At the art house: Woman on the Beach, by Jean Renoir and Hong Sang-soo

10) Akiko Wakabayashi or Mie Hama? (Ray Young)

Did you know that when these two were Toho starlets, they appeared in seven films together? I wonder if there was a bond between them aside from You Only Live Twice. They are also in Key of Keys, the spy thriller that Woody Allen dubbed as What's Up, Tiger Lily?. And Allen, as you know later played Jimmy Bond. I would like to see them with Toshiro Mifune in Samurai Pirate only because that title is so cool. Mie Hama plays Princess Yaya which seems very appropriate, and in King Kong Escapes plays Madame Piranha. And though Ms. Wakabayashi is quite cute, Mie Hama was good enough to be in a couple of late films by Mikio Naruse, so it's Hama time.

11) Can you think of a (non-porn) movie that informed you of the existence of a sexual act you had not known of prior? (Bob Westal)

No. But Mountain of the Cannibal God showed me more than I will ever want to see regarding, shall we say, animal husbandry.

12) Can you think of a black & white movie that might actually improve if it was in color? (Patrick Robbins)

Walsh's The Big Trail.

13) Favorite Pedro Almodovar Film?

Talk to Her.

14) Kurt Raab or Udo Kier?

Raab, because of the Fassbinder films. Can you read the title, Die Niklashauser Fart and not laugh even a little?

15) Worst main title song (Peter Nellhaus)

I was going to nominated the song from Sea Wife. However that song is titled, "I'll Find You". Bobby Troup's song for Allan Dwan's The River's Edge is pretty dopey.

16) Last movie you saw in a theater? On DVD, Blu-ray or other interesting location/format?

In a theater, Flowing by Mikio Naruse. On DVD, The Young Land starring the young Dennis Hopper.

17) Favorite movie reference within a Woody Allen movie? (Larry Aydlette)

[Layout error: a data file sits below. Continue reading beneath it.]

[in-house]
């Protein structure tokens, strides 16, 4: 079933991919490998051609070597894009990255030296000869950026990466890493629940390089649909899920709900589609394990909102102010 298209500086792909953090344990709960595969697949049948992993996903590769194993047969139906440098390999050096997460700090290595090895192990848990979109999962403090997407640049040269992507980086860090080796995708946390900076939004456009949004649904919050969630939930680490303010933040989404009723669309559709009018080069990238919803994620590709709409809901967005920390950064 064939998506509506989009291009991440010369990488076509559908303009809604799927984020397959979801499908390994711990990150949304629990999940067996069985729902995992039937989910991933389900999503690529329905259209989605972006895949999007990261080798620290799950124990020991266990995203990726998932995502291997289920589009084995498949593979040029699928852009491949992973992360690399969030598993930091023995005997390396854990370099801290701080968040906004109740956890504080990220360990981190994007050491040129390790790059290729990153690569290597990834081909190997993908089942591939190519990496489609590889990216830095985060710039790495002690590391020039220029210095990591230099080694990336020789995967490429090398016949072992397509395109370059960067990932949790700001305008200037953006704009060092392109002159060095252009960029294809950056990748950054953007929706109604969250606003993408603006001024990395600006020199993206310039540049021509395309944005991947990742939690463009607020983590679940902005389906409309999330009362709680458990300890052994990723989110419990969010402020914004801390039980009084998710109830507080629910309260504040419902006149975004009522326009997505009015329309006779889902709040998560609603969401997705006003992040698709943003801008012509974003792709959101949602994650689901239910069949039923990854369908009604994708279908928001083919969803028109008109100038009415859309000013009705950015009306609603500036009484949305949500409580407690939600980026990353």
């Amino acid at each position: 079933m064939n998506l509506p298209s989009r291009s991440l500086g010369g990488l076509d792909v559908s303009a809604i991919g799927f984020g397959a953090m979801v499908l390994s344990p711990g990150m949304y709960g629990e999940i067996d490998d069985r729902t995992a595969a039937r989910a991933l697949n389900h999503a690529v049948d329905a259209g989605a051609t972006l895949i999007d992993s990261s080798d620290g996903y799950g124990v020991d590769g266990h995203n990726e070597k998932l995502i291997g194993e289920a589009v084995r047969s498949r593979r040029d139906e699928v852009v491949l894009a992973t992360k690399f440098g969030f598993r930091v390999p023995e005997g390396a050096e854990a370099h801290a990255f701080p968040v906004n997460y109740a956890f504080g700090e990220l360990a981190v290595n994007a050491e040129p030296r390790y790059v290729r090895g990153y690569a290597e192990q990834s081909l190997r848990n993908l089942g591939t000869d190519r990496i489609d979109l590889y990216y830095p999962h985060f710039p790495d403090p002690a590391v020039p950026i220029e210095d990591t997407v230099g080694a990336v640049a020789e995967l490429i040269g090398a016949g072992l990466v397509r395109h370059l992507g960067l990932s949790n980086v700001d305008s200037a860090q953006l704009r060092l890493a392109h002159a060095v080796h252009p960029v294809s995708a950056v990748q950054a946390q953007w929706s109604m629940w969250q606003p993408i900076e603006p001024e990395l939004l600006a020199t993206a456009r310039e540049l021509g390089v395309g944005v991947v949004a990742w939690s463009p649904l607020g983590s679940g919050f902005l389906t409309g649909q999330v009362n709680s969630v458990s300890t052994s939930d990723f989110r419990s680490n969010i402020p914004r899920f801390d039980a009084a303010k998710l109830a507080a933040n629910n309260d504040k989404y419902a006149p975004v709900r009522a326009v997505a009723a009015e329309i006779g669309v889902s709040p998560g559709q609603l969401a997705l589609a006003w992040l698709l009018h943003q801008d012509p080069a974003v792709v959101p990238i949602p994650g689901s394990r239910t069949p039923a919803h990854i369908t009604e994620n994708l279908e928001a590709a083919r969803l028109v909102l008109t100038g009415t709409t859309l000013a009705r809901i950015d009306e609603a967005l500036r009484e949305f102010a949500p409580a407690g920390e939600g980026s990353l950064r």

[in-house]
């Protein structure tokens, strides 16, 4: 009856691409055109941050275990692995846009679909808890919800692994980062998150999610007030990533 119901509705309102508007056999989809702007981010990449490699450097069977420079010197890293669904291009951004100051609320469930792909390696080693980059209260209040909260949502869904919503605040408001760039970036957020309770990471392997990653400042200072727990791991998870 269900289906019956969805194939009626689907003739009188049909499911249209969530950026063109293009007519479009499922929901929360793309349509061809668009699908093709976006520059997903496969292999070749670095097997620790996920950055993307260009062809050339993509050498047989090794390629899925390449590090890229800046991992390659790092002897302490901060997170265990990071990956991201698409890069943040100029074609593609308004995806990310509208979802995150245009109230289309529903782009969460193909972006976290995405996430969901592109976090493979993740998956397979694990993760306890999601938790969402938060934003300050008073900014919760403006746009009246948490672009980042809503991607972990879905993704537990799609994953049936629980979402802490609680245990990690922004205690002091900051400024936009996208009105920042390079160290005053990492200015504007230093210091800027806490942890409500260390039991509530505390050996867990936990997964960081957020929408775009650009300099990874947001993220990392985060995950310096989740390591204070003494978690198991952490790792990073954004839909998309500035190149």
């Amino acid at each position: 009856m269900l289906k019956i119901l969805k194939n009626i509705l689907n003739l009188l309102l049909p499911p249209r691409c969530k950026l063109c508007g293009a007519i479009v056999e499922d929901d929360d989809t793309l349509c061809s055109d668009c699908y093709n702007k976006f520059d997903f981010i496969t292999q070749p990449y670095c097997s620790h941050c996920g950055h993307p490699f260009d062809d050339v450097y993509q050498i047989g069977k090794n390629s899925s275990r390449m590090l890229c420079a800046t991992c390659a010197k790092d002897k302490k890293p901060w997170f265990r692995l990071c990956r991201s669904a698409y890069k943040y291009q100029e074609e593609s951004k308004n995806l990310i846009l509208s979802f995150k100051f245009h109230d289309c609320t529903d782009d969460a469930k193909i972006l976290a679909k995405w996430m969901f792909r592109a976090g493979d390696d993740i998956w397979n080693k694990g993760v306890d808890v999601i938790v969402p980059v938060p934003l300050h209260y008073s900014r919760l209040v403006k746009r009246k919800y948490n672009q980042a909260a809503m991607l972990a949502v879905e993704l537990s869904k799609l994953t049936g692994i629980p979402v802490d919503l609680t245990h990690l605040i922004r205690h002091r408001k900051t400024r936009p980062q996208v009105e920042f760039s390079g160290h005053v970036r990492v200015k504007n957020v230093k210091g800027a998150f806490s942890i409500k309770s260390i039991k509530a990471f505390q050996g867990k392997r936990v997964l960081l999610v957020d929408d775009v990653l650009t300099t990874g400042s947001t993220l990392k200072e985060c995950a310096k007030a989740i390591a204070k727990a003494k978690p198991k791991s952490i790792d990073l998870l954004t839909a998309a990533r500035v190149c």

The chess game in Love and Death.

18) Mary Astor or Claudette Colbert?

To answer a previous question, I know I saw them both in Midnight, but I can't remember anything about that film. I have to go with Colbert in part based on the number of films she was in, although I have one film from each in my DVD collection. One's about a bus ride, and the other is about a bird.

19) Favorite trailer (provide YouTube link if possible)?

Even in Japan, they shoot westerns.

20) Oddest double bill you either saw or saw listed in a theater

Richard Lester's Help! and Burt Kennedy's The Rounders might be one of the odder pairings, though I like them both.

21) Favoite Phil Karlson film?

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Hell to Eternity.

22) Favorite “social problem” picture?

Several films by Sam Fuller come to mind, but I'll go with The Naked Kiss.

23) Your favourite Harryhausen film/monster? (Ali Arikan)

Sword fighting skeletons rule! Jason and the Argonauts.

24) What was the first movie you saw with your significant other? (Patrick Robbins)

There is no S.O. in my life at this time, and I will leave it at that.

25) John Payne or Ronald Reagan?